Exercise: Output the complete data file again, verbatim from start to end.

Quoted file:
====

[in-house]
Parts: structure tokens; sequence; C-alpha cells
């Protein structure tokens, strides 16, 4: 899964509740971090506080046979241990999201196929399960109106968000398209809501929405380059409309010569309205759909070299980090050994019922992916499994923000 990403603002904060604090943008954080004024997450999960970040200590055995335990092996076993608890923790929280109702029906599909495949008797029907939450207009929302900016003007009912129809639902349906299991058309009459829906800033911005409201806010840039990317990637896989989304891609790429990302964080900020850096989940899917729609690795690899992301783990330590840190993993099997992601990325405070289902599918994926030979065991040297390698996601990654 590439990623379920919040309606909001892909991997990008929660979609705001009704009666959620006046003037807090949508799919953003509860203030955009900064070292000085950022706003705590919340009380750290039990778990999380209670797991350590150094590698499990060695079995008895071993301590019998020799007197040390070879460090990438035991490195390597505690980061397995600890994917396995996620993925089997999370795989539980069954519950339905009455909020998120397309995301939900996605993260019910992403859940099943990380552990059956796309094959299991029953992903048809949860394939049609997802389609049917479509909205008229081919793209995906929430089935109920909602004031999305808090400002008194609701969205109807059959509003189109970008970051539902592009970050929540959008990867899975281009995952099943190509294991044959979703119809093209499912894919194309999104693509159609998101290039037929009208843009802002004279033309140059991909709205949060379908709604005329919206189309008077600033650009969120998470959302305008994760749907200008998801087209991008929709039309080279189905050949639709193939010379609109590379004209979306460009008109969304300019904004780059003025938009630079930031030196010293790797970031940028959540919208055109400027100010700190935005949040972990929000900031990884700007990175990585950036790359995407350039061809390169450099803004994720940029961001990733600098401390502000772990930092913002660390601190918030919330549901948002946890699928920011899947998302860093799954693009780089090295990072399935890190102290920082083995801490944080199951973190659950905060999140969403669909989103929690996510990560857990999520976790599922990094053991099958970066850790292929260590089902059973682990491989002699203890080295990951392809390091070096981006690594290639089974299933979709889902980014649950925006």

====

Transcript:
[in-house]
Parts: structure tokens; sequence; C-alpha cells
């Protein structure tokens, strides 16, 4: 899964509740971090506080046979241990999201196929399960109106968000398209809501929405380059409309010569309205759909070299980090050994019922992916499994923000 990403603002904060604090943008954080004024997450999960970040200590055995335990092996076993608890923790929280109702029906599909495949008797029907939450207009929302900016003007009912129809639902349906299991058309009459829906800033911005409201806010840039990317990637896989989304891609790429990302964080900020850096989940899917729609690795690899992301783990330590840190993993099997992601990325405070289902599918994926030979065991040297390698996601990654 590439990623379920919040309606909001892909991997990008929660979609705001009704009666959620006046003037807090949508799919953003509860203030955009900064070292000085950022706003705590919340009380750290039990778990999380209670797991350590150094590698499990060695079995008895071993301590019998020799007197040390070879460090990438035991490195390597505690980061397995600890994917396995996620993925089997999370795989539980069954519950339905009455909020998120397309995301939900996605993260019910992403859940099943990380552990059956796309094959299991029953992903048809949860394939049609997802389609049917479509909205008229081919793209995906929430089935109920909602004031999305808090400002008194609701969205109807059959509003189109970008970051539902592009970050929540959008990867899975281009995952099943190509294991044959979703119809093209499912894919194309999104693509159609998101290039037929009208843009802002004279033309140059991909709205949060379908709604005329919206189309008077600033650009969120998470959302305008994760749907200008998801087209991008929709039309080279189905050949639709193939010379609109590379004209979306460009008109969304300019904004780059003025938009630079930031030196010293790797970031940028959540919208055109400027100010700190935005949040972990929000900031990884700007990175990585950036790359995407350039061809390169450099803004994720940029961001990733600098401390502000772990930092913002660390601190918030919330549901948002946890699928920011899947998302860093799954693009780089090295990072399935890190102290920082083995801490944080199951973190659950905060999140969403669909989103929690996510990560857990999520976790599922990094053991099958970066850790292929260590089902059973682990491989002699203890080295990951392809390091070096981006690594290639089974299933979709889902980014649950925006």